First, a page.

The viability of a system designed to destroy missiles headed for the United States has come under scrutiny after mixed results during testing, officials said.
The $40 billion Ground-based Midcourse Defense system has hit only eight of 17 targets, with the last successful test in December 2008. Roll Call reported Tuesday.
The last test firing, on July 5, failed after the kill vehicle failed to separate from its booster engines, Vice Adm. James D. Syring, director of the Missile Defense Agency, has told the Senate Appropriations Defense Subcommittee.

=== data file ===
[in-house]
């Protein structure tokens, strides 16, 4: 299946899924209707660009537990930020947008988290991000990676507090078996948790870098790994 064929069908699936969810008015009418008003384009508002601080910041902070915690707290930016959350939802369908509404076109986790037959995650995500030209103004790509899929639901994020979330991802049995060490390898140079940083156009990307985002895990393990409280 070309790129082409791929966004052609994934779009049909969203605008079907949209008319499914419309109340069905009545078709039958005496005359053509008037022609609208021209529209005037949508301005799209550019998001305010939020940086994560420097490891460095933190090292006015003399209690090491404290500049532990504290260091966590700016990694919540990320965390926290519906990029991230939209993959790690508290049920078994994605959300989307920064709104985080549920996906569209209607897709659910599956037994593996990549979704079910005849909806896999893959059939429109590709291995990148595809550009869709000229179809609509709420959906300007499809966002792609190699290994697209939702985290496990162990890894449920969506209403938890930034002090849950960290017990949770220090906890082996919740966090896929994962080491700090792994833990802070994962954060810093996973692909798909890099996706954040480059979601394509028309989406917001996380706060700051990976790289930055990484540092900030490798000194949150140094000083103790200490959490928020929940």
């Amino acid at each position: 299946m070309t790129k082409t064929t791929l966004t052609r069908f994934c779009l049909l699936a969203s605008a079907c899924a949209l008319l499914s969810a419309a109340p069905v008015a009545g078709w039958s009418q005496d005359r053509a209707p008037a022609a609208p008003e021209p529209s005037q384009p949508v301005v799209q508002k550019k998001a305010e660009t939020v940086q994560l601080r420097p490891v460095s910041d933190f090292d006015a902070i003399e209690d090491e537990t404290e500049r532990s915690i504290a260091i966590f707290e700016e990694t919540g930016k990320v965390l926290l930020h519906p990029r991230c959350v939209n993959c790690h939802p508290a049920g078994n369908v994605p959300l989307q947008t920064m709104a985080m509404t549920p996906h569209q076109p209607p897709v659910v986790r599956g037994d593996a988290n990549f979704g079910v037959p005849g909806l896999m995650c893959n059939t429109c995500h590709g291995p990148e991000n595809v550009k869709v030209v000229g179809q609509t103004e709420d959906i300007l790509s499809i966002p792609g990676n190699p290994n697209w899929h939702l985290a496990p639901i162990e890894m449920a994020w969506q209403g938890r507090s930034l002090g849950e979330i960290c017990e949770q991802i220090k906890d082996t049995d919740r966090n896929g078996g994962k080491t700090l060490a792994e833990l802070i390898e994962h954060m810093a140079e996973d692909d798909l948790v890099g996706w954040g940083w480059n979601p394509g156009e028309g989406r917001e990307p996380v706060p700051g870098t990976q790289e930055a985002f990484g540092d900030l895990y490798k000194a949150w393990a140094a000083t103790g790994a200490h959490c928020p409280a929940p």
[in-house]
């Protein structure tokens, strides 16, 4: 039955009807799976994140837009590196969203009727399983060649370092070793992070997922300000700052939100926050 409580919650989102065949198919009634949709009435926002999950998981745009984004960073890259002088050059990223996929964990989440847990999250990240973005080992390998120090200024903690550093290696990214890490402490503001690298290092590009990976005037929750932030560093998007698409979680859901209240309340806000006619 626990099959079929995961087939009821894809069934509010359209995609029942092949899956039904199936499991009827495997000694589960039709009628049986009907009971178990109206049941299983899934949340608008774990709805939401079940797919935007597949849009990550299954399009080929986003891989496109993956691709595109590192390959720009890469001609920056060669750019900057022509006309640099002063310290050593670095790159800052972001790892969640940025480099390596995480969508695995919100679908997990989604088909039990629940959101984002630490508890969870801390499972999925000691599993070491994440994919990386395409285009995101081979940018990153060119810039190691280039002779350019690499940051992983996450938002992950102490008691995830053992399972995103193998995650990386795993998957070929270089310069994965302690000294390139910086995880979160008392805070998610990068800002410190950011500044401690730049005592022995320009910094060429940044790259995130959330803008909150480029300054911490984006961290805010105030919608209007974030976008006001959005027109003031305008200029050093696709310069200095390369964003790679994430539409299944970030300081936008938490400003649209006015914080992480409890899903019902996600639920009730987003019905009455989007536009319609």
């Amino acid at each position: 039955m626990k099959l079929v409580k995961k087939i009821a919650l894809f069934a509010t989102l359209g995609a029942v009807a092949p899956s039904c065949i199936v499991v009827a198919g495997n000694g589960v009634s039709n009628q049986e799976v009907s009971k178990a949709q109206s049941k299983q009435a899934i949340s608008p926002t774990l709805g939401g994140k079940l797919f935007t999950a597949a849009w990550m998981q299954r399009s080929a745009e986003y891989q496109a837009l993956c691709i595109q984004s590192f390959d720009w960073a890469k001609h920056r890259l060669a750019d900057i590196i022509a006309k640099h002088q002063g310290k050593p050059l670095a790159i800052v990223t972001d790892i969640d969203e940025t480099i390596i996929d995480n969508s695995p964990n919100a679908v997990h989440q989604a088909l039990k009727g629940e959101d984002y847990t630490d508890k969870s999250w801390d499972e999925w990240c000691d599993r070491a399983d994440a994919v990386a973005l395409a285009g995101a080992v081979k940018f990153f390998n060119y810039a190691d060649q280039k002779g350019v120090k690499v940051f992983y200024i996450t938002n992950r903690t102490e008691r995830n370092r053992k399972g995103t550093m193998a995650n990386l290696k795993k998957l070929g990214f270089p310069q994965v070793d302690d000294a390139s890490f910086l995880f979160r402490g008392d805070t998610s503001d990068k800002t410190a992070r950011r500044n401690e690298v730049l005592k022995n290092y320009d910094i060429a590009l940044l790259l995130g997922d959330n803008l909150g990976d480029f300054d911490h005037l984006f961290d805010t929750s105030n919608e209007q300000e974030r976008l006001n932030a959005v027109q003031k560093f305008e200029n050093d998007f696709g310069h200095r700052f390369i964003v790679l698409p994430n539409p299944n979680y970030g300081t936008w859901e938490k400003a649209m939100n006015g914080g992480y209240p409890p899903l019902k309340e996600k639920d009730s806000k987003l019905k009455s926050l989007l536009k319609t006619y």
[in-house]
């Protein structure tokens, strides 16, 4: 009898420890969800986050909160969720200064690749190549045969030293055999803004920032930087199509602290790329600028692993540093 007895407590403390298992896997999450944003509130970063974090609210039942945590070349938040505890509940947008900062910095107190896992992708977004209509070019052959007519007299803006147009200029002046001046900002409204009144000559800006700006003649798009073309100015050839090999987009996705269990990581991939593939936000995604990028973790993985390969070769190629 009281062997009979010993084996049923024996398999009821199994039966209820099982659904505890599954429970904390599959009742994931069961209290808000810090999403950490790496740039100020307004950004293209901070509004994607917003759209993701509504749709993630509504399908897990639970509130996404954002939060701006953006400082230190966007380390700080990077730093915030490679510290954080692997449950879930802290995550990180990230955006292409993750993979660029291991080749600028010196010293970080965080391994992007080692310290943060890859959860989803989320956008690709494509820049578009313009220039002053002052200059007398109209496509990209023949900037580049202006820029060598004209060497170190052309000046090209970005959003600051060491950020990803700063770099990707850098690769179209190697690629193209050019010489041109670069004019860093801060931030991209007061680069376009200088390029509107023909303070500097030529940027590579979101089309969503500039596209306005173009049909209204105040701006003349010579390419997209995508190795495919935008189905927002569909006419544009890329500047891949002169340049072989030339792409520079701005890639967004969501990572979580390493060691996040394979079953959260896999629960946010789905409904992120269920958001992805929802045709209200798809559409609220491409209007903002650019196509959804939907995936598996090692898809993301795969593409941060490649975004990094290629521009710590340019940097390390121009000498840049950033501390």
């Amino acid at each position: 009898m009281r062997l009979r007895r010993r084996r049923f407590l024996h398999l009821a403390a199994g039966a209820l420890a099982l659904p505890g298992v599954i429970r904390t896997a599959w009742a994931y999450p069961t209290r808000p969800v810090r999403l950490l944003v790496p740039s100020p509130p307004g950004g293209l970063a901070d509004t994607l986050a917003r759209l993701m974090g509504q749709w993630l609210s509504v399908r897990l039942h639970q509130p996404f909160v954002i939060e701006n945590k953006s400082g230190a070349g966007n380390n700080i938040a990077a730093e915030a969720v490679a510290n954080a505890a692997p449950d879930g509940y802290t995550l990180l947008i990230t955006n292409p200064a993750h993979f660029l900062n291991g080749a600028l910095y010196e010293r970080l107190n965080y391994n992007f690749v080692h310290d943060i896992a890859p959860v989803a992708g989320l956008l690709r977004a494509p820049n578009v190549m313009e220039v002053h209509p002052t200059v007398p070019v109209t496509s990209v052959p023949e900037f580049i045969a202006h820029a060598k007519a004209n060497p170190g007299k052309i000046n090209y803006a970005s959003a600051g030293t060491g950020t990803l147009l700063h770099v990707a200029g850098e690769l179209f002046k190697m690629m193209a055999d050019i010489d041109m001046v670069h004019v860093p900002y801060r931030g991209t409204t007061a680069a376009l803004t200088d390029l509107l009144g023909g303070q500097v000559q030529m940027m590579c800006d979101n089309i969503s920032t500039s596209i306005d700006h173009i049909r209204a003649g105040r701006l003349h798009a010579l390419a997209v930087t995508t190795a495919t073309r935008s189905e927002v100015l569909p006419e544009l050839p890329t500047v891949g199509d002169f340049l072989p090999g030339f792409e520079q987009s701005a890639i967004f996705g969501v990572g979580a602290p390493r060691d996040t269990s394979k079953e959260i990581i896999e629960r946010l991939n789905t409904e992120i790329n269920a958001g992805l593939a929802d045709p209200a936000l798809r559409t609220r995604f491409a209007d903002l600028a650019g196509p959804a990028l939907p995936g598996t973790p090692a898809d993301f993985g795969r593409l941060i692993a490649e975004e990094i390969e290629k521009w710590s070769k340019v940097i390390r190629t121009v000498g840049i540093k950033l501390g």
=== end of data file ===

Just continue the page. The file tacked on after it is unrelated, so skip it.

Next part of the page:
While the test accomplished its secondary objectives, Syring said the Pentagon was investigating the cause of the failure.
He encouraged the subcommittee to continue funding the tests, noting "we have obtained three now out of four intercepts with the version that we just flew in July."
The Defense Department has indicated it plans to add 14 of the $75 million missiles to the national defense system by 2017.
Sen. Richard Durbin, D-Ill., chairman of the subcommittee, questioned Syring whether half of the 30 interceptors already deployed have obsolete parts and if another 10 weren't working because of a design flaw.
The system has undergone extensive upgrades since the test earlier this month, Syring said.